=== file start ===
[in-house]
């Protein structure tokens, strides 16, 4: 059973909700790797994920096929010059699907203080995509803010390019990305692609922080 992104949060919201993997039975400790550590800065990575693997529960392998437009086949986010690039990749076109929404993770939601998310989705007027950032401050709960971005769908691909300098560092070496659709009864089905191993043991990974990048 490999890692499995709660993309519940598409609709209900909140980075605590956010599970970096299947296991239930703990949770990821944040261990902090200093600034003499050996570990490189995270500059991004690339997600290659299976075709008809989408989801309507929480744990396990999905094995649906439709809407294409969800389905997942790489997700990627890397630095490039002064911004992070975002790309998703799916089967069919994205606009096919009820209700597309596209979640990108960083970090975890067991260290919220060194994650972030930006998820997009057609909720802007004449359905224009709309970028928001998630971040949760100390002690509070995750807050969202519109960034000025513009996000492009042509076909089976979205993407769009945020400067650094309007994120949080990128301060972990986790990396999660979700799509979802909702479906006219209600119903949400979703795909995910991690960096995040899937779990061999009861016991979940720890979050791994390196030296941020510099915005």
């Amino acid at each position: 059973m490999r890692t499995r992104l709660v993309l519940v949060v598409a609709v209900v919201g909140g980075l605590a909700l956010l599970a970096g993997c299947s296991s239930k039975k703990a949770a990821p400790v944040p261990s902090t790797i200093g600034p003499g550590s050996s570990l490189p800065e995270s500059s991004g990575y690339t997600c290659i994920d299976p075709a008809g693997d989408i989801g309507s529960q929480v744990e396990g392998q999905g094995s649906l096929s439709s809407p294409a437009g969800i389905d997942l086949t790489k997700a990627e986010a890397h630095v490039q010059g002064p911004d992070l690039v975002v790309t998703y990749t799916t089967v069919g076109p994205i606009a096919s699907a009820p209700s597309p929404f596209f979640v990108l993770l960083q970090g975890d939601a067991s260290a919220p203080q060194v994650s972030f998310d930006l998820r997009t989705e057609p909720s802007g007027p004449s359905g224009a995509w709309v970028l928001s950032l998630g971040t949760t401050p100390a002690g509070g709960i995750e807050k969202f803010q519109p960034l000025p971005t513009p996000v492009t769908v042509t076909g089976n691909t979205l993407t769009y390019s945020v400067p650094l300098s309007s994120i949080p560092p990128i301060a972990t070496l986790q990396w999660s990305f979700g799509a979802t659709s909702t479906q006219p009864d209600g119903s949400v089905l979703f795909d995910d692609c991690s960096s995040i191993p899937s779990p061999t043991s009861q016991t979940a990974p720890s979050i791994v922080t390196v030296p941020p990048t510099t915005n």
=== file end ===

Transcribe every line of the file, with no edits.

[in-house]
């Protein structure tokens, strides 16, 4: 059973909700790797994920096929010059699907203080995509803010390019990305692609922080 992104949060919201993997039975400790550590800065990575693997529960392998437009086949986010690039990749076109929404993770939601998310989705007027950032401050709960971005769908691909300098560092070496659709009864089905191993043991990974990048 490999890692499995709660993309519940598409609709209900909140980075605590956010599970970096299947296991239930703990949770990821944040261990902090200093600034003499050996570990490189995270500059991004690339997600290659299976075709008809989408989801309507929480744990396990999905094995649906439709809407294409969800389905997942790489997700990627890397630095490039002064911004992070975002790309998703799916089967069919994205606009096919009820209700597309596209979640990108960083970090975890067991260290919220060194994650972030930006998820997009057609909720802007004449359905224009709309970028928001998630971040949760100390002690509070995750807050969202519109960034000025513009996000492009042509076909089976979205993407769009945020400067650094309007994120949080990128301060972990986790990396999660979700799509979802909702479906006219209600119903949400979703795909995910991690960096995040899937779990061999009861016991979940720890979050791994390196030296941020510099915005």
């Amino acid at each position: 059973m490999r890692t499995r992104l709660v993309l519940v949060v598409a609709v209900v919201g909140g980075l605590a909700l956010l599970a970096g993997c299947s296991s239930k039975k703990a949770a990821p400790v944040p261990s902090t790797i200093g600034p003499g550590s050996s570990l490189p800065e995270s500059s991004g990575y690339t997600c290659i994920d299976p075709a008809g693997d989408i989801g309507s529960q929480v744990e396990g392998q999905g094995s649906l096929s439709s809407p294409a437009g969800i389905d997942l086949t790489k997700a990627e986010a890397h630095v490039q010059g002064p911004d992070l690039v975002v790309t998703y990749t799916t089967v069919g076109p994205i606009a096919s699907a009820p209700s597309p929404f596209f979640v990108l993770l960083q970090g975890d939601a067991s260290a919220p203080q060194v994650s972030f998310d930006l998820r997009t989705e057609p909720s802007g007027p004449s359905g224009a995509w709309v970028l928001s950032l998630g971040t949760t401050p100390a002690g509070g709960i995750e807050k969202f803010q519109p960034l000025p971005t513009p996000v492009t769908v042509t076909g089976n691909t979205l993407t769009y390019s945020v400067p650094l300098s309007s994120i949080p560092p990128i301060a972990t070496l986790q990396w999660s990305f979700g799509a979802t659709s909702t479906q006219p009864d209600g119903s949400v089905l979703f795909d995910d692609c991690s960096s995040i191993p899937s779990p061999t043991s009861q016991t979940a990974p720890s979050i791994v922080t390196v030296p941020p990048t510099t915005n």